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positive/negative genetic correlation

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Yuan's picture
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Joined: 02/13/2015 - 14:46
positive/negative genetic correlation

I have just done the bivariate genetic model and I'm not sure about the accuracy of the results.
1. If Rg=-0.76, does this mean the genetic correlation between two traits is negative?
2. is there any relationship between the positive/negative of phenotypic correlation with that of Rg, Rc, or Re? If the phenotypic correlation between two traits is negative, are the Rg, Rc, and Re negative or any of the three can be positive?

Thank you

AdminRobK's picture
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Joined: 01/24/2014 - 12:15
Hmm, a whole month, and

Hmm, a whole month, and nobody addressed this post. I'll give it a try.
1. Probably, yes, the genetic correlation is negative, but I can't say for sure without knowing which quantity is named "Rg" in your model.
2. If the phenotypic correlation is negative, I'm pretty sure it's possible for one or two of these correlations to be positive, as long as the three of them sum to a negative number sum to a negative number after being weighted by the products of the square roots of the two traits' corresponding variance proportions (see my post below).

martonandko's picture
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Joined: 02/19/2015 - 06:55
Same question

I ran a 6 trait multivariate Cholesky decomposition based on Hermine Maes's scripts that were provided at one of the Twin workshops. I experienced the same problem when calculating genetic correlations based on the GenEpiHelperFunctions.R scripts provided.

# ACE Correlation Matrices 
ACEcorMatrices <- c("solve(sqrt(I*A)) %&% A","solve(sqrt(I*C)) %&% C","solve(sqrt(I*E)) %&% E")
ACEcorLabels <- c("corA","corC","corE")
formatOutputMatrices(CholAceFit,ACEcorMatrices,ACEcorLabels,Vars,4)
 
RESULTS:
[1] "Matrix solve(sqrt(I*A)) %&% A"
                   corA1   corA2   corA3  corA4   corA5   corA6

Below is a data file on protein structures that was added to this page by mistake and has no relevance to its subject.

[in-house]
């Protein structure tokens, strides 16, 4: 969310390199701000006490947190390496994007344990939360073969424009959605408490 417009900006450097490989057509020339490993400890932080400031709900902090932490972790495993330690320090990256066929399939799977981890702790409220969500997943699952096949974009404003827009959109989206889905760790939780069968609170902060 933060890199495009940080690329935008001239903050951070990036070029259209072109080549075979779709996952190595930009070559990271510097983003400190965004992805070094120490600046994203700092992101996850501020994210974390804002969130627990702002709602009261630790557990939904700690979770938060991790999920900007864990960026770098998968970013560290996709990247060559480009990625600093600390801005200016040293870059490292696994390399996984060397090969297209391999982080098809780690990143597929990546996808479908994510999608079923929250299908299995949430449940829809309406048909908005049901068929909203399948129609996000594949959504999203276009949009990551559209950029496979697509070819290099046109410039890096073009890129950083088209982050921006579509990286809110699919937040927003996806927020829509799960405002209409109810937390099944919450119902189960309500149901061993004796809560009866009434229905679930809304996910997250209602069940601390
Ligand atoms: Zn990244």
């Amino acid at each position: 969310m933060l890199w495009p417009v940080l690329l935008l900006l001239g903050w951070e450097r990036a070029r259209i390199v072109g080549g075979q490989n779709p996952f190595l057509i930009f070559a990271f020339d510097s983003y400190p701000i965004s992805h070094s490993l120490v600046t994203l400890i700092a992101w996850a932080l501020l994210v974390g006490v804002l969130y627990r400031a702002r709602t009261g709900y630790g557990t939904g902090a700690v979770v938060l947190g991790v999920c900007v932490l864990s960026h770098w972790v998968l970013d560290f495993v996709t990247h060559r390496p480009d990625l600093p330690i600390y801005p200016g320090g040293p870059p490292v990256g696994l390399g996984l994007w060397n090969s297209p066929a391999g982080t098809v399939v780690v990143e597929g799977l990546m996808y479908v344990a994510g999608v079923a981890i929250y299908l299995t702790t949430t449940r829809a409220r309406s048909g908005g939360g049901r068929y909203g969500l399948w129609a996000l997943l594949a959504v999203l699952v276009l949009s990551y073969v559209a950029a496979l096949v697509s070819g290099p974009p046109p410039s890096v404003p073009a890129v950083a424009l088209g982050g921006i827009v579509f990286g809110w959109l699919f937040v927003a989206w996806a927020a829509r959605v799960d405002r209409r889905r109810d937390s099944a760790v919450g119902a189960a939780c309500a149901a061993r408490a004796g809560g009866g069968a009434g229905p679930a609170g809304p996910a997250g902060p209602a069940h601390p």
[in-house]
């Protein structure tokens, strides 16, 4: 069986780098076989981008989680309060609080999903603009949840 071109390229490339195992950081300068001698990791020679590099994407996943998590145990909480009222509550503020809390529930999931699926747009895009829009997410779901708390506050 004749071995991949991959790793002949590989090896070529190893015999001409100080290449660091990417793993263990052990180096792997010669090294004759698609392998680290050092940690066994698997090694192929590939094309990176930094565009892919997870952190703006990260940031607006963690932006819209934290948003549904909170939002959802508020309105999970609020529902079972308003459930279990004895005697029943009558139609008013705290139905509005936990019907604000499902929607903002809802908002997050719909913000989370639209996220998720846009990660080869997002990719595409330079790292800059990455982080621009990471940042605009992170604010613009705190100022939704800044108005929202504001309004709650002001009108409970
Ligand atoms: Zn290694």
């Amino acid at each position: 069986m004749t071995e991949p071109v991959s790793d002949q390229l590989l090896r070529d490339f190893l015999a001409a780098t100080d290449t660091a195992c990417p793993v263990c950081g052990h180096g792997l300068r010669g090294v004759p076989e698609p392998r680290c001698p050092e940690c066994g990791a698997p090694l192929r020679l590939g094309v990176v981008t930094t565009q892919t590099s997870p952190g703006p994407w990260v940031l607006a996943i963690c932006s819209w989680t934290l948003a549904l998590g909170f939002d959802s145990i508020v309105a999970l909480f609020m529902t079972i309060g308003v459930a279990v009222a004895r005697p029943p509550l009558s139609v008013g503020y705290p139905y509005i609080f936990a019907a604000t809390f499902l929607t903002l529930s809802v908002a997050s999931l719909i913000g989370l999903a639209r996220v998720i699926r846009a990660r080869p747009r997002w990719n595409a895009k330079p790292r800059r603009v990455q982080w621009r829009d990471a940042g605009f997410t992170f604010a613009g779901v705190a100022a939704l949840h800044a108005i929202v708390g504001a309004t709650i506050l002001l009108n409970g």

Trait1             1.0000  0.1345 0.1653 -0.7654  0.1944  0.0861 
Trait2             0.1345  1.0000 0.9890  0.3520  0.4020  0.3421 
Trait3             0.1653  0.9890 1.0000  0.3196  0.4319  0.3476 
Trait4            -0.7654  0.3520 0.3196  1.0000 -0.1703 -0.0578
Trait5             0.1944  0.4020 0.4319 -0.1703  1.0000  0.9850 
Trait6             0.0861  0.3421 0.3476 -0.0578  0.9850  1.0000 

Can the negative correlation be interpreted as the absolute correlation value, but with an opposite effect? So Trait1 and Trait3 have a strong correlation (0.7654), while high values of Trait1 cause low values of Trait2?

I also tried constraining all Path coefficients to be non-negative in the Cholesky model, which solved the negative correlation problem, but significantly decreased the fit of the model.

Thanks for your help!

AdminRobK's picture
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Joined: 01/24/2014 - 12:15
This might help

This might help:

Source: Posthuma, D. (2009). Multivariate genetic analysis. In Kim, Y-K. (Ed.), Handbook of Behavior Genetics (pp. 47-59). New York: Springer Science+Business Media, LLC.

The genetic correlation doesn't have to be positive just because the phenotypic correlation is. A negative genetic correlation indicates that individuals with high genotypic values for one trait tend to have low genotypic values on the other.

tbates's picture
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Joined: 07/31/2009 - 14:25
not all path coefficients are positive

You definitely don't want to "constrain all path coefficients to be positive". You might want to lbound at zero the diagonal of the 'a' matrix to rule out symmetrical ("flipped") solutions, but it's not typically necessary and can make computing CIs a hassle.

genetic correlation (Rg) is, I've found a much harder concept to explain and one that often leaves readers with the wrong idea (perhaps because it can be at or near 1 even when the traits in question have low or very different heritabilities). It's often more straightforward to explain things using the fitted model, rather than turn to Rg, where possible (sometimes that's what you want, but then be prepared to take care to explain things).

You certainly can get genetic correlations that differ in sign from the phenotypic correlations. And not just genetic correlations, but paths from shared latent genetic influences. This occurs due to countervailing environmental effects. It's unusual to find environments and genes that move distinct phenotypes in opposite directions, but interesting when it happens. Nurture, for instance might cause two traits to covary positively, while the underlying shared genetic influence causes them to covary negatively.

Be prepared for an uphill discussion with reviewers when you try and explain this :-)

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